Tot Boss Food Truck
Like any quintessential Minnesota child, Dan Docken and his seven siblings grew up eating lots and lots of tater tots. “We would have tater tots with our lunches and dinners,” the North St. Paul native recalls. And his mom, he says, “made the best tater tot hotdish.” Her recipe included both corn and green beans, “which is a little bit unique; a lot of people use one or the other,” cream of mushroom and cream of chicken soup, ground beef, and, of course, plenty of tots. Those fond memories of the crispy potato clusters are Docken’s inspiration for one of this year’s rookies on the Twin Cities food truck circuit, Tot Boss.
Docken, a big, burly guy who definitely fits the “Boss” nickname, is a relative newcomer to the food industry. He’s spent the past 27 years as a cabinet maker, but started taking an interest in cooking about 10 years ago. Friends and family asked him to cater events such as parties, anniversaries, and funerals. He always wanted to own a restaurant and discussed the idea with his wife, but didn’t think it was feasible given the current state of the economy. So he decided to go the food truck route and follow the advice of his food industry mentor: “He said, ‘Be good at one thing. Do one thing and be that guy,” Docken recalls. He knew he wanted that thing to be tater tots. Thus, Tot Boss was born.
Docken has been testing and tweaking potential dishes for the menu since last August. In the process, “my family has probably eaten more tater tots in the past six months than people have in a lifetime,” he says.
Several concoctions have made the cut, including tater tots topped with homemade chili and nacho-style tots. For the chili tots, Docken opted to create a thicker, Coney Island-style chili so it wouldn’t ruin the consistency of the tots. The chili has a nice kick that is mellowed out by a homemade cheddar cheese sauce and sour cream. The nacho tots come with homemade seasoned beef and nacho cheese, topped with lettuce, chopped tomato, and sour cream.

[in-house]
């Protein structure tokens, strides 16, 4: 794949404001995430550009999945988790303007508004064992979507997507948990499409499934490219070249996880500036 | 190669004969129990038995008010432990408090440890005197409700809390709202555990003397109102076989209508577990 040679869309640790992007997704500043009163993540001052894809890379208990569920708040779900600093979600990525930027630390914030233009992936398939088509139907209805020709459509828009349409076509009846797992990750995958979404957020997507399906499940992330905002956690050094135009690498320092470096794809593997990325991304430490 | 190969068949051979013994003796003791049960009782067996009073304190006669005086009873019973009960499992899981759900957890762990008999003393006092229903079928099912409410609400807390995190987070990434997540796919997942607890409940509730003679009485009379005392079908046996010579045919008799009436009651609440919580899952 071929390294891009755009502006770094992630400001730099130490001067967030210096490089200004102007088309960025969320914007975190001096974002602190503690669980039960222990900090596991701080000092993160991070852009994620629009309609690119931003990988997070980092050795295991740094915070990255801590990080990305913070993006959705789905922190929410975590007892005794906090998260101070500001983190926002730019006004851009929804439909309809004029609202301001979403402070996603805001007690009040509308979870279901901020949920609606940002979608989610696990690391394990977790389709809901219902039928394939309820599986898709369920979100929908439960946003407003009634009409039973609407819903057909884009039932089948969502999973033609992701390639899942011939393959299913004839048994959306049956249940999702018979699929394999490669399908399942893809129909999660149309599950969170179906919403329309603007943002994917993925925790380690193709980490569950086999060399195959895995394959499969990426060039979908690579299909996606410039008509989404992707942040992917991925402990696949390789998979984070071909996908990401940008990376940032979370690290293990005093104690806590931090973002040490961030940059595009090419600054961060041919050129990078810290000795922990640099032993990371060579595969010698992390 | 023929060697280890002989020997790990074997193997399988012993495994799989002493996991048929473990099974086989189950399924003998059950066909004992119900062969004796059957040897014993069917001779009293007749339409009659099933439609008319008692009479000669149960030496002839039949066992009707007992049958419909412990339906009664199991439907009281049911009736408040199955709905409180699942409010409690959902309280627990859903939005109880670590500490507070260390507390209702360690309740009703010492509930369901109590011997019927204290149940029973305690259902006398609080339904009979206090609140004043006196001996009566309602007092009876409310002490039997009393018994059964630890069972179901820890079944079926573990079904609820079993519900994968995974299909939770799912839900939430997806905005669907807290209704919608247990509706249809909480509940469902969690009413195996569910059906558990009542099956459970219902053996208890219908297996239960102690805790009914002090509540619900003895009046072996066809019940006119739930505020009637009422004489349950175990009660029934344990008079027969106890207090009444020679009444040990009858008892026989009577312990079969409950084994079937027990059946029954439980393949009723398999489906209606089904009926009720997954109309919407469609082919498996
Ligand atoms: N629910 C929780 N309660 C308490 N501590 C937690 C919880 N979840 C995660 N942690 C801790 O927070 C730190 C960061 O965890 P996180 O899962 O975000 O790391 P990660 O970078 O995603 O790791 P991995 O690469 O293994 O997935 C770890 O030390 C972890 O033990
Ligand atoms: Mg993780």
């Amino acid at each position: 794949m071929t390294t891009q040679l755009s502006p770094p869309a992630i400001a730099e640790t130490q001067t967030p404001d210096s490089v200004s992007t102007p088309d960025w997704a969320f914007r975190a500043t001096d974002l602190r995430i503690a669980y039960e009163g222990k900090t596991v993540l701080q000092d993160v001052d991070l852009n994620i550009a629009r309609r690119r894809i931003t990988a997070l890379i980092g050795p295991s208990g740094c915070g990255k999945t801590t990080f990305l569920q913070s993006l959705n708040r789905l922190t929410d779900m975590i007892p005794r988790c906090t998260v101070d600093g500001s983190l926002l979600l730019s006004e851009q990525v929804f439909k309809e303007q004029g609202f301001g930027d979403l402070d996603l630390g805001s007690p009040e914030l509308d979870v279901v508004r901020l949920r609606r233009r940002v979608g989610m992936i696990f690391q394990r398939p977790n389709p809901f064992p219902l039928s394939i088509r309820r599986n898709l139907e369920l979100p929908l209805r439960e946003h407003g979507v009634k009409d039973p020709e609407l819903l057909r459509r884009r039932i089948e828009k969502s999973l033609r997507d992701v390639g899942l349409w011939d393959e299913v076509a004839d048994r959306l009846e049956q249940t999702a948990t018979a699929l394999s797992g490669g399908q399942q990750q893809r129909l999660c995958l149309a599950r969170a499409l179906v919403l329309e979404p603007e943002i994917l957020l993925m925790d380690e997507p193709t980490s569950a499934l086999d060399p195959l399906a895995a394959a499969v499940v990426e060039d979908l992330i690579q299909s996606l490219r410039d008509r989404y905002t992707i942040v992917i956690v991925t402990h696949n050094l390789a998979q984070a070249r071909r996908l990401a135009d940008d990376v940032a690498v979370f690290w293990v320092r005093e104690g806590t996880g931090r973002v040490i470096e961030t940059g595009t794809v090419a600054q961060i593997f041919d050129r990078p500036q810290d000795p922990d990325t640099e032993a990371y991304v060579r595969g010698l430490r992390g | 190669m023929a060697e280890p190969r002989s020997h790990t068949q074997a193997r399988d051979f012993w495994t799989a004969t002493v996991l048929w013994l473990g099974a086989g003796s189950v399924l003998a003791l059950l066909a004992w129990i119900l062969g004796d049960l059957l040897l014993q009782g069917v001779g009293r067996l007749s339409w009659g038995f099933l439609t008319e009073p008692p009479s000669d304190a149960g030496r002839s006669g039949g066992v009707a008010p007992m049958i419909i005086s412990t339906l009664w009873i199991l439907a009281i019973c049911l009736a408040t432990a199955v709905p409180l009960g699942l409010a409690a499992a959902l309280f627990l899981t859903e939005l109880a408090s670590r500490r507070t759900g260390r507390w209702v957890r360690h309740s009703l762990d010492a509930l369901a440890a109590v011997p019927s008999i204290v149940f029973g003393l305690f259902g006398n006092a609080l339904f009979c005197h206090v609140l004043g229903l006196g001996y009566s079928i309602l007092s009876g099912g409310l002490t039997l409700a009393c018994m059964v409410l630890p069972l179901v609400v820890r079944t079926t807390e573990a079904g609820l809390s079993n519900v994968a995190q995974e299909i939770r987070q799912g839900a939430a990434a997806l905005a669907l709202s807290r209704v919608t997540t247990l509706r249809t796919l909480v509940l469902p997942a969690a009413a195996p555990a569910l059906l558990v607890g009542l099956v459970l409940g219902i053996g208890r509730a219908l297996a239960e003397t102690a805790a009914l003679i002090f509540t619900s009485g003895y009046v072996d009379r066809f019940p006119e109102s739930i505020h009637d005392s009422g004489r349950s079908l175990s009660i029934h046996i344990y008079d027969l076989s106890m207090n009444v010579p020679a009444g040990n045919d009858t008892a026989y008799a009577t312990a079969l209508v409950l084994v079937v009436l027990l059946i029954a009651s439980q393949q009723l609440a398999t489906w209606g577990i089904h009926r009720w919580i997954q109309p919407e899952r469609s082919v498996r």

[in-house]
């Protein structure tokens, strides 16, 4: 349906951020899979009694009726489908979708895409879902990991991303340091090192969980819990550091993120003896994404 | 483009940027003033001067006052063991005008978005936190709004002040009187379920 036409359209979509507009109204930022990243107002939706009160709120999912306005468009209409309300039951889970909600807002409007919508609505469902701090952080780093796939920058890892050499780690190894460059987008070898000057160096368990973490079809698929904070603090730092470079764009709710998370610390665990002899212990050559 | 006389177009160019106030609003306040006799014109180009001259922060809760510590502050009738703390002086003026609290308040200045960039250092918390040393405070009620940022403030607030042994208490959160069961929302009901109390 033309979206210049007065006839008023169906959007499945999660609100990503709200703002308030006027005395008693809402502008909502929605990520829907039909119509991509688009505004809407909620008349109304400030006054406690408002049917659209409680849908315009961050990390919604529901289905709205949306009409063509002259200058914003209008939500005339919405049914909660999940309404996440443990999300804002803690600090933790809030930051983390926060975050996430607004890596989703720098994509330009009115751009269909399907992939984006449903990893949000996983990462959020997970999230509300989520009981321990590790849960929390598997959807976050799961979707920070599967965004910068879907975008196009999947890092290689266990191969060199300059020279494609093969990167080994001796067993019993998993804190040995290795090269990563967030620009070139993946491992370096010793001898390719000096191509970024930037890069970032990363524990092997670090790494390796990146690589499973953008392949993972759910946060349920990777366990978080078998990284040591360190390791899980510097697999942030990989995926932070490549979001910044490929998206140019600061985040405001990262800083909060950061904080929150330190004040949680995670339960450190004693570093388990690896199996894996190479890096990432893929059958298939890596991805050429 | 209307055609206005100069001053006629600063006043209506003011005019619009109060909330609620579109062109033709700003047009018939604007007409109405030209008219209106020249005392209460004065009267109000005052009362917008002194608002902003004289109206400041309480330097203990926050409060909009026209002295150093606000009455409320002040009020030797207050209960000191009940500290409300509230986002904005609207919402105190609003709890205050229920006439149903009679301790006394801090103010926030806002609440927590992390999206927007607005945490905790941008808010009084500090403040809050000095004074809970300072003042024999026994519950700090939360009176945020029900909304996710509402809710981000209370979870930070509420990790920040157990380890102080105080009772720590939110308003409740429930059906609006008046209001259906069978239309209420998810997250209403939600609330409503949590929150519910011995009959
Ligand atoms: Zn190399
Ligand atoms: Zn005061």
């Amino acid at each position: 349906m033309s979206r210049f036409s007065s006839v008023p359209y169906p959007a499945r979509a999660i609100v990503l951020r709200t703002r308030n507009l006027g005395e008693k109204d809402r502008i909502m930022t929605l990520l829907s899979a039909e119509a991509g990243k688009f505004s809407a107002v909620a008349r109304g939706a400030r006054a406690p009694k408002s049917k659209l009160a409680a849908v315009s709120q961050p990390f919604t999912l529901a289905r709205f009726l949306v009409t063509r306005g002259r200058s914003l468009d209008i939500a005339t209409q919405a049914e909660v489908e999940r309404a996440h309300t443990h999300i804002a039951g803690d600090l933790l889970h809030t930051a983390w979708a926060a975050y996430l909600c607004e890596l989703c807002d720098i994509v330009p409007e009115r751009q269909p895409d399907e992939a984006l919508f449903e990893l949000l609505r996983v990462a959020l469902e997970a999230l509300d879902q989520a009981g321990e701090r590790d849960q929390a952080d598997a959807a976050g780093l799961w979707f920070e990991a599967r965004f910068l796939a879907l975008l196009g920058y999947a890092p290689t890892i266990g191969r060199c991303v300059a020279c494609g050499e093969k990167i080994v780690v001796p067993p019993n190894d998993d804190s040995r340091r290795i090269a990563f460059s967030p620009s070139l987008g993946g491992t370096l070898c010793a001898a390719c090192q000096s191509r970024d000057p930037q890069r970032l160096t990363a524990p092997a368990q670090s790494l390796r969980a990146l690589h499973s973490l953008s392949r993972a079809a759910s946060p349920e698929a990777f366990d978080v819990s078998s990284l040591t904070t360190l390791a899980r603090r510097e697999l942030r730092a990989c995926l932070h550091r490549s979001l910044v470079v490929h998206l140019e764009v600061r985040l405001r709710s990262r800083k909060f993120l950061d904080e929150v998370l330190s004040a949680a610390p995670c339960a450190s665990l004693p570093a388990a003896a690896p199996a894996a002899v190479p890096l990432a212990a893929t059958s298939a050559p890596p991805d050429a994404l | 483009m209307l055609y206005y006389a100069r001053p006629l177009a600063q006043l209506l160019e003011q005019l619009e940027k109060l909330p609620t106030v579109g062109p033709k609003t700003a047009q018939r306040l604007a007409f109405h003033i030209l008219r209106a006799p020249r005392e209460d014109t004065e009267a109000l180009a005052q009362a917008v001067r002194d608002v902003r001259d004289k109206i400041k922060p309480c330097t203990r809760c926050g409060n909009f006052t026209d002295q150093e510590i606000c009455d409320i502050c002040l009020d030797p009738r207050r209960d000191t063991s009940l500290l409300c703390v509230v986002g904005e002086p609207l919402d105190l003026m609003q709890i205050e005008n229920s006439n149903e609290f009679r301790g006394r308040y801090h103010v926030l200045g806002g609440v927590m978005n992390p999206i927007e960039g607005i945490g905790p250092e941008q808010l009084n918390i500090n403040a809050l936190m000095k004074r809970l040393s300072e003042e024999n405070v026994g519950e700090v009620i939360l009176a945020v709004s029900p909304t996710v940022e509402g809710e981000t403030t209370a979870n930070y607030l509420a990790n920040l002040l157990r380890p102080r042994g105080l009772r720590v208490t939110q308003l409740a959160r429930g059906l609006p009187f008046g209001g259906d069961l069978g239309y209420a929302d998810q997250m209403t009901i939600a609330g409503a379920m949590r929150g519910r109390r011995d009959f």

Docken is particularly excited about a poutine-style tater tot dish with cheese curds from the Ellsworth Cooperative Creamery in Ellsworth, WI, and beef gravy. The idea for the dish was given to Docken by a friend who recently visited Canada. He played around with the idea and it’s now on the permanent Tot Boss menu. The gravy has a nice richness that pairs well with the hot tots and the slightly melted curds.
In addition, look for burrito-style tater tots in a tortilla and bacon-wrapped tots (“I used to make those for parties,” he says, “and everybody loved those and wanted me to bring those back”), among other dishes. And yes, you can order the same tater tot hotdish his mom made for him and his siblings. Items range from $4.50 for a regular order of tots to $6 for the specialty dishes.
Docken plans to use Ore-Ida tater tots for his dishes, citing the time required to make tots from scratch, and the gluten-free nature of Ore-Ida tots. “That’s very important to me,” he says. He’ll also keep experimenting with new dishes, creating a specials menu where he can try out his creations on customers. One idea involves sweet potato tots with mini marshmallows. And Docken says he has plenty of other recipe ideas spinning in his head.
To start, Docken has a food truck license in the City of St. Paul and wants to take part in some of the food truck courts that set up around downtown St. Paul during the week. He also hopes to sell his tots at local car shows, ballparks, and community events, mainly in the east metro. He’s locked in for Market Fest in White Bear Lake on Thursdays throughout June and July, and hopes to hear from more festival organizers in the coming weeks. “I can’t wait to serve them great food,” he says. “People will love the food.”
But the big question remains, will Docken get sick of tater tots? “God, no!” he says. “The problem [will be] keeping me out of them.”